Q: My aunt has three roses, each 3 feet apart. The middle one, White Lightning, is getting eaten by something. I have used 2-in-1 systemic rose and flower care (granules) as well as 6-9-6 fertilizer on all three bushes plus other bushes around the garden. But the critter is eating the buds before they even get any color – but only the white rose. They don’t bother the other ones at all and they’re all different varieties. What’s up? Help!
Mary Pape, Rio Linda
According to UC master gardener Annie Kempees, the insect that is defacing petals of your white rose is called a hoplia beetle.
The adult hoplia beetles chew holes in flowers of various species, most notably the rose. The adult beetle (Hoplia callipyge) is primarily a problem in the Central Valley from Sacramento to Bakersfield.
They are about 1/4 inch long, reddish brown with silvery or coppery scales, causing them to appear iridescent in sunlight.
There is one generation of hoplia beetle per year, with their damage confined to about a 2- to 4-week period in spring, typically late March to May. That means the hoplia are about ready to strike.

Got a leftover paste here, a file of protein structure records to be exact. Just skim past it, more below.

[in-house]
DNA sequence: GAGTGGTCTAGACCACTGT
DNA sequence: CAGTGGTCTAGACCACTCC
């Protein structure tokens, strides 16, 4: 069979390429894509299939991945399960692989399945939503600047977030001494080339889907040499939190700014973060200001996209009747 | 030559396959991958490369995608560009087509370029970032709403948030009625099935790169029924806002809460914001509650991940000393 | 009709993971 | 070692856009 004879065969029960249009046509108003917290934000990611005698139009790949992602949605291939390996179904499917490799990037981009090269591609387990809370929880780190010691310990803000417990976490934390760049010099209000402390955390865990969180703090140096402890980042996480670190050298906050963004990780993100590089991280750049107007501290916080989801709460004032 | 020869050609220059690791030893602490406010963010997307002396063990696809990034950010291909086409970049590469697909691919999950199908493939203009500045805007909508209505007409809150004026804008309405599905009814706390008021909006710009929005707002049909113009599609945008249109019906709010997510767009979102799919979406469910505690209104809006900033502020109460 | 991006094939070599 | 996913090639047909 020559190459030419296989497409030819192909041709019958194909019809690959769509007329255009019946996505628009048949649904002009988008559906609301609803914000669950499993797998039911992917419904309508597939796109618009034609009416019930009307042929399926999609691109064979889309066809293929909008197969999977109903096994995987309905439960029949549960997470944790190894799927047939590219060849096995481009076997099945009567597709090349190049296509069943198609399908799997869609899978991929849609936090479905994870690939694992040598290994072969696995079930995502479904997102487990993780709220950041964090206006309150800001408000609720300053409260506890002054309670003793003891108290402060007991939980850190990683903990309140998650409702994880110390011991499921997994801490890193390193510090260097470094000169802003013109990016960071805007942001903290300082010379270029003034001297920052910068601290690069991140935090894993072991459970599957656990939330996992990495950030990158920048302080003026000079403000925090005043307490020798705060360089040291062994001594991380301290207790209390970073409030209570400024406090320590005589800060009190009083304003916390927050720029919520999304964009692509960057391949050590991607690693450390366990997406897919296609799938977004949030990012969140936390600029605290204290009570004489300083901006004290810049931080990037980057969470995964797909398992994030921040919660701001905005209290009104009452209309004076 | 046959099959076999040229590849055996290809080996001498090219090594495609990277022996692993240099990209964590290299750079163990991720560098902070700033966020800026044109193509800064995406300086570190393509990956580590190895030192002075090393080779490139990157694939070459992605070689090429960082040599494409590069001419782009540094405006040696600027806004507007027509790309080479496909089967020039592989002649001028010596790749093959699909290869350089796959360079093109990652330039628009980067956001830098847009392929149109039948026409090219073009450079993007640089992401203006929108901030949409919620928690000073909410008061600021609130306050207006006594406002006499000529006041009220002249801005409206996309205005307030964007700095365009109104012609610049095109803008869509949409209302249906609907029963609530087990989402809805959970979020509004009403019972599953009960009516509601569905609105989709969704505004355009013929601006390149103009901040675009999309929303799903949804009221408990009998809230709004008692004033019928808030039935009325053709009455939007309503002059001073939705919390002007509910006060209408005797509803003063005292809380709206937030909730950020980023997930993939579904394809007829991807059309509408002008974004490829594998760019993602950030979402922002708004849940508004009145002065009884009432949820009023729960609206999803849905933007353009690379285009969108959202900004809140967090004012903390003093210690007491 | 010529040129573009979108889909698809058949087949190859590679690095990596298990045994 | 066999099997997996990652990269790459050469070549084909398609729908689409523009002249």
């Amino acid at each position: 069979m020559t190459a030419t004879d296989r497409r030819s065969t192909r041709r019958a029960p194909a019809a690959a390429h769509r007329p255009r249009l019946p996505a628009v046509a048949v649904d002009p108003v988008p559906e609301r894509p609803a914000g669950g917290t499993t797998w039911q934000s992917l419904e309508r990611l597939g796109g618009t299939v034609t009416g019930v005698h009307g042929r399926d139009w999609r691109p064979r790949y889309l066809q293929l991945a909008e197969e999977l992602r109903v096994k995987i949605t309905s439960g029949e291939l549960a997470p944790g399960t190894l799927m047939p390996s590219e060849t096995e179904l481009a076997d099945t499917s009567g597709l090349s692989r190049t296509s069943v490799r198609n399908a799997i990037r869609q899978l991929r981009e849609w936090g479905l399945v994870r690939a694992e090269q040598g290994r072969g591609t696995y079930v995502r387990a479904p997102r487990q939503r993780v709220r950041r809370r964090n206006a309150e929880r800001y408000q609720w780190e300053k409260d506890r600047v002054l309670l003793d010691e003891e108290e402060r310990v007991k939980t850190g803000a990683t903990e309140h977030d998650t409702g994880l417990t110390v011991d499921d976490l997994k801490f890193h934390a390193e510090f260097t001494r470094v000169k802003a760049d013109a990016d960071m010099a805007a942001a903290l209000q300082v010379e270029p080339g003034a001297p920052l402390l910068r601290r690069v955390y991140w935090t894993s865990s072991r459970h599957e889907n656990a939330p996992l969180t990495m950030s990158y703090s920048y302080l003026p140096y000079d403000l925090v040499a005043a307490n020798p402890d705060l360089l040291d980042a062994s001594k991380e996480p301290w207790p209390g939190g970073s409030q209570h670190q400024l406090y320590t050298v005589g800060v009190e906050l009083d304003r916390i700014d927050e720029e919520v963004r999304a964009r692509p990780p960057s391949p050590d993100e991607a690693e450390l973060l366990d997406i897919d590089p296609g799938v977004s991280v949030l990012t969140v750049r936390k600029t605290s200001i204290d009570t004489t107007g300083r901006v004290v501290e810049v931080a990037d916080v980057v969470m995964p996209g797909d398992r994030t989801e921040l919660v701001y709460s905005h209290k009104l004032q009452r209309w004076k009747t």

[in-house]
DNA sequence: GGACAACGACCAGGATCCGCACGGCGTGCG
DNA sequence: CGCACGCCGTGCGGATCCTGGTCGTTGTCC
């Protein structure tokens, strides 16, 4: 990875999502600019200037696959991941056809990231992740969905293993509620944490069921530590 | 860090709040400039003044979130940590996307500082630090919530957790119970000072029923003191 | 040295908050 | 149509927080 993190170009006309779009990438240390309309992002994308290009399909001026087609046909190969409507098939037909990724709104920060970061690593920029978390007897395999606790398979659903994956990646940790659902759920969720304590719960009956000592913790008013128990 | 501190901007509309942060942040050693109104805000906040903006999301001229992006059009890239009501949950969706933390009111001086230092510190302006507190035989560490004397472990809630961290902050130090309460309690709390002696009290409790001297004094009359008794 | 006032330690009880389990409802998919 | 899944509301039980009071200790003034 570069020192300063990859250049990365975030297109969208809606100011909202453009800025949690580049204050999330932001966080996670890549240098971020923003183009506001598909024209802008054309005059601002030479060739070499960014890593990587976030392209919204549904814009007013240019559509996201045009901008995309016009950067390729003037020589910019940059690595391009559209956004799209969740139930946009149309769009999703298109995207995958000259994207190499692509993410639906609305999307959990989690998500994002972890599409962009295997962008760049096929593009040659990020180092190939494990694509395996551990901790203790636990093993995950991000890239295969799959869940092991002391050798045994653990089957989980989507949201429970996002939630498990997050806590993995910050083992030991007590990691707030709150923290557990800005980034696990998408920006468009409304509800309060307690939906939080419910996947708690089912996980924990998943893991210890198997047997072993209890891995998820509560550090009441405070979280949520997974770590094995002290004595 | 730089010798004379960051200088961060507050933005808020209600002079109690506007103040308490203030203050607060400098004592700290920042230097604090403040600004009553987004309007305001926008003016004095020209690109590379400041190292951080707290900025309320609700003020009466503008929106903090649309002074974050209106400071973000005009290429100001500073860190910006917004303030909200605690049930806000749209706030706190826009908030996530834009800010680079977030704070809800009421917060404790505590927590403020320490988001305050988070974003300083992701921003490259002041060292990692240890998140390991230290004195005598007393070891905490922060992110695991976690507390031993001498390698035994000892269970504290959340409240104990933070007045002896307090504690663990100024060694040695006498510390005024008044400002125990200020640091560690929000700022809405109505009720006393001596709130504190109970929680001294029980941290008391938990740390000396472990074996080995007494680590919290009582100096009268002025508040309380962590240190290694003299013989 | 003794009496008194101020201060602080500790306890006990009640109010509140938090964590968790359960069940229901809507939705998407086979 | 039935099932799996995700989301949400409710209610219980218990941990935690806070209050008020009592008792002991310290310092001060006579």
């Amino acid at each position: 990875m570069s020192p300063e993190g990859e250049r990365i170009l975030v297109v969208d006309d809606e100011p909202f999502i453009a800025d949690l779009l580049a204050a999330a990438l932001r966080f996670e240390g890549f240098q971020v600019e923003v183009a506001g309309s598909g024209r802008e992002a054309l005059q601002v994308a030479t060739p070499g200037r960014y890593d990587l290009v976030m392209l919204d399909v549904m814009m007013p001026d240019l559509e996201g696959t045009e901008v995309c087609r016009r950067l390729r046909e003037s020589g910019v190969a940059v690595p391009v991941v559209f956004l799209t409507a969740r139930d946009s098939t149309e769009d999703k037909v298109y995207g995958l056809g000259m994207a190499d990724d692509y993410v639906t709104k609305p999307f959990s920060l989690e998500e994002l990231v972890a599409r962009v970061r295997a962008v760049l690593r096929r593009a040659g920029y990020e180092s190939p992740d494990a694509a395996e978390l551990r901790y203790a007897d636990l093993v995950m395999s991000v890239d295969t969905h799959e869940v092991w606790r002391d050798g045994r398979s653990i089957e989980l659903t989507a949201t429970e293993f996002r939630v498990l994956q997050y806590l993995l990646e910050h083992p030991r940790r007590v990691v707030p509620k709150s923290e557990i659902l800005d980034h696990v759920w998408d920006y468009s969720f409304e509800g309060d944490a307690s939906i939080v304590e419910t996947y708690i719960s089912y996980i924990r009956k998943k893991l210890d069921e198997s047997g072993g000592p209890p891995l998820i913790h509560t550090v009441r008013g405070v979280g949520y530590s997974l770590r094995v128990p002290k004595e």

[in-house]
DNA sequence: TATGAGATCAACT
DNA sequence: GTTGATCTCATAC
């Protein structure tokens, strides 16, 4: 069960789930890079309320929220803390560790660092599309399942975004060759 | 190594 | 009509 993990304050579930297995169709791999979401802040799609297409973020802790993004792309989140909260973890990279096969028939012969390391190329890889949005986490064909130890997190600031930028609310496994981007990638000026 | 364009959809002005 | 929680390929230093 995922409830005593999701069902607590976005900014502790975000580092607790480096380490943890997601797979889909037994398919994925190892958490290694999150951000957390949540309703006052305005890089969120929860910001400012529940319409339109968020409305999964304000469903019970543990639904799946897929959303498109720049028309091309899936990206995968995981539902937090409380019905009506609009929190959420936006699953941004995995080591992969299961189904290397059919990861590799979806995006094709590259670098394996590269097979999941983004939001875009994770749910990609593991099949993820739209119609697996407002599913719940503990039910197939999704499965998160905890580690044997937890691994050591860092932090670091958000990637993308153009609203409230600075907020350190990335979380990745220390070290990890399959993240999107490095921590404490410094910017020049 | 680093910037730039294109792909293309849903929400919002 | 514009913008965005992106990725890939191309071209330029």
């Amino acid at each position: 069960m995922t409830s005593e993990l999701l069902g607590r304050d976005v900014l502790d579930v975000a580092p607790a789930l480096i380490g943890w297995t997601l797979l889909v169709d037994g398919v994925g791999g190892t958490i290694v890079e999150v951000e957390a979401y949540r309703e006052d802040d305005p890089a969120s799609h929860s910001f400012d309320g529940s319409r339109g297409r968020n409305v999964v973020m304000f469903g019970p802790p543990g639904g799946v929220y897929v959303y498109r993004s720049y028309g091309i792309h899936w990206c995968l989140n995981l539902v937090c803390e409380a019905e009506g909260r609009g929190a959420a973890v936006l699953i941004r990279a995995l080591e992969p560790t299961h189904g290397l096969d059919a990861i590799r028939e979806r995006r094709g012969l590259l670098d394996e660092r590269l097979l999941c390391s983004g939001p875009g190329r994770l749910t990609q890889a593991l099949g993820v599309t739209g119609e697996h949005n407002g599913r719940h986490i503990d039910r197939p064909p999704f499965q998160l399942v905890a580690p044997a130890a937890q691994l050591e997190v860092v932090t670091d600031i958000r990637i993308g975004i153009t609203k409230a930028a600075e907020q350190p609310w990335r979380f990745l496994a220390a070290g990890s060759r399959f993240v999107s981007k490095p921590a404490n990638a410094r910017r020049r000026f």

The larvae typically overwinter in alfalfa fields or along fence lines or other areas with undisturbed vegetation. The larvae do no damage to the leaves or roots of roses; it is the adult beetles that do the damage. They prefer light-colored blossoms such as apricot, pink, yellow and most definitely white roses.
Hoplia beetles also may feed on the flowers of calla, citrus, irises, lilies, magnolia, olive, peonies, poppies and strawberries and on the young leaves and fruit of almonds, grapes and peaches, according to University of California experts.
These beetles can be removed by hand picking the adults from the plants or ground. Another method is to shake each rose cane over a small bucket filled with soapy water. The beetles will fall off into the bucket (and they can’t swim).
Rose growers have had some success with this method: Place 5-gallon buckets with water on either side of your white rose. Add a few drops of liquid detergent to each bucket to break the surface tension. The beetles are attracted to the buckets, where they’ll fall in and drown.
Infested flowers also can be clipped off and disposed of; don’t compost them.
Sprays are not very effective for the adults or larval stages and should not be necessary in a garden situation. Instead, keep on the lookout for these beetles and nip them before they nip the buds.
For more information on the hoplia beetle and its management, check out the hoplia pest notes available online from the University of California’s Integrated Pest Management website at www.ipm.ucdavis.edu.
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